Author: Rupert Pollard
Title: Assassin’s Cradle
Release Date: Available now
Reviewer: Rebecca Ross
In many ways Idries Tanarra is like any other newly graduated twenty-two year old. He’s eager
to begin his career, confident in his abilities, and ready to take on the world. Or, in this case,
the universe. As an operative. And eventual assassin. In the distant future. Okay, maybe he’s
not your average twenty-something.
We first meet Idries as he is arriving on the planet Ganoten, ready to be given his first
assignment. He soon finds himself on a mission from the Insam Enlightenment to seize the
planet from its current leaders. What begins as an exploratory mission, taking him to farming
cities and college towns, becomes a wild ride as he finds himself working deep in the mines,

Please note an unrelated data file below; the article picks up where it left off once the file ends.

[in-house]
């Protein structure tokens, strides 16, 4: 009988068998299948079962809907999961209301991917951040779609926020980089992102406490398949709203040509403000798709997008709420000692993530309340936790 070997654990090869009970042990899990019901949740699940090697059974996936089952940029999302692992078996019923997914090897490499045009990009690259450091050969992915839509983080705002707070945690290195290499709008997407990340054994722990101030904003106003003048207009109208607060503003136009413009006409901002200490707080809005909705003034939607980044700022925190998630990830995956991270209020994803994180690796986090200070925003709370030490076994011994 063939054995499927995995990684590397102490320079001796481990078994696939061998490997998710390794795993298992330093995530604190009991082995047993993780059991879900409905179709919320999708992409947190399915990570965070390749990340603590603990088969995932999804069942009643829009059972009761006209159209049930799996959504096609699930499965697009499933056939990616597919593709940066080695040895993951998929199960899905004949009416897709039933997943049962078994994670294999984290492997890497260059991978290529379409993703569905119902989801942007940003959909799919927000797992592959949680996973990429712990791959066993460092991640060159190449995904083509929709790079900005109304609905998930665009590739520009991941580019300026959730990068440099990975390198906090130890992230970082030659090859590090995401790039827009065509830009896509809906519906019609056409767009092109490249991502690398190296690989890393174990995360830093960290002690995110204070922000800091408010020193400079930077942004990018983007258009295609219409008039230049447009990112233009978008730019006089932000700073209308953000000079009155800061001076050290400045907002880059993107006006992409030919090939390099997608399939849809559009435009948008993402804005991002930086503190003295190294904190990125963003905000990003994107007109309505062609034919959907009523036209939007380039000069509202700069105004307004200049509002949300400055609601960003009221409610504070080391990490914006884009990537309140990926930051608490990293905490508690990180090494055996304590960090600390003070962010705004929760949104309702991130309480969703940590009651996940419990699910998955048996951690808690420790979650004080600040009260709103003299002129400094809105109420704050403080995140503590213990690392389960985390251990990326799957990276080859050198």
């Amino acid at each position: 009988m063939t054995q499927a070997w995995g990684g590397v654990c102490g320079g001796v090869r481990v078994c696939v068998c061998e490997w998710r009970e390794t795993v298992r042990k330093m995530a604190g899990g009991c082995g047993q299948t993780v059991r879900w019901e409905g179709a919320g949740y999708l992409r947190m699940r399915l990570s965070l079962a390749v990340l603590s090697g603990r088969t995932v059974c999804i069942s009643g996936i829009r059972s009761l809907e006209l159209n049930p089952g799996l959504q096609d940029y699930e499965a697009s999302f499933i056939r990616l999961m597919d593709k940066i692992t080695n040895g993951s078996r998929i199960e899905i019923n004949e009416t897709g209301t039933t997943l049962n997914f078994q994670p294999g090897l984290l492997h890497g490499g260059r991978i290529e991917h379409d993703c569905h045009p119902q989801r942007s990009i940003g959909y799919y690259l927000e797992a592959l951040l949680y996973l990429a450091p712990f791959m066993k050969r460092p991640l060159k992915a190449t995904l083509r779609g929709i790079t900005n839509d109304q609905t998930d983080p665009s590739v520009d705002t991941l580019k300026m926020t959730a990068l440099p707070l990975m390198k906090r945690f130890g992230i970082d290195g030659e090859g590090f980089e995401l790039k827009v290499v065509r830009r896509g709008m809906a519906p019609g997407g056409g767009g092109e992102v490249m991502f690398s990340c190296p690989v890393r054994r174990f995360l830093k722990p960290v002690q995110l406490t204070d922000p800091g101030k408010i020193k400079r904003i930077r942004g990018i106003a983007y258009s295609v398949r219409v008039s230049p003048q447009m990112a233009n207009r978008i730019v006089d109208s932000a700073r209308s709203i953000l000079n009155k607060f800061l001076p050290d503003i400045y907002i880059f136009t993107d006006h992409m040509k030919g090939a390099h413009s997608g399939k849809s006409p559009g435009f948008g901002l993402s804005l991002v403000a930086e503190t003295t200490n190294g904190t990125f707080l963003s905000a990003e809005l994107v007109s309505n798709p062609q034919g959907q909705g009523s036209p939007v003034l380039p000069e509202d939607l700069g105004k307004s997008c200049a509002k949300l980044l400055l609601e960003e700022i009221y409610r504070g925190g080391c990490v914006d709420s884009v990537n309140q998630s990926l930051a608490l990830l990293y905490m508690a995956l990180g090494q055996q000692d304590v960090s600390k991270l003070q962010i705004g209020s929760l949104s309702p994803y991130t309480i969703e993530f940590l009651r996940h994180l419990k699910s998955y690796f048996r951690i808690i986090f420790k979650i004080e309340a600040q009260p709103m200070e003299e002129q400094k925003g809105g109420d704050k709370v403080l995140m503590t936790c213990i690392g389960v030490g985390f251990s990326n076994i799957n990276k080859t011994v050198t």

falling in love, and being promoted left and right.
The Assassin’s Cradle is full of twists and turns, secrets and deceptions, that would put Dynasty
to shame. The only thing that would have made all of the political intrigue more intriguing
would have been if we, as readers, were allowed in on some of what happened behind closed
doors. Idries is often kept in the dark and so are we.
Idries goes through quite a transformation as the story unfolds. He is no stranger to ladies’
bedrooms, yet he also trains to control his emotions. However, we all know there is no
controlling love, so he eventually succumbs to the charms of the lovely Darla. When Idries
makes a startling discovery about his love interest, the results are somewhat anti-climactic.
Though it would be nice to connect with Idries on a deeper level (his stoic, oftentimes robotic
nature keeps readers at arm’s length), there is no lack of connection when it comes to the
world of Ganoten. The politics may be hard to follow, but author Rupert Pollard goes into great
detail when it comes to the behaviors and customs of this fictional planet. All of the futuristic
elements and inventions (like identity switching and levitation pads) he has pulled from his
imagination will put you right in the thick of it.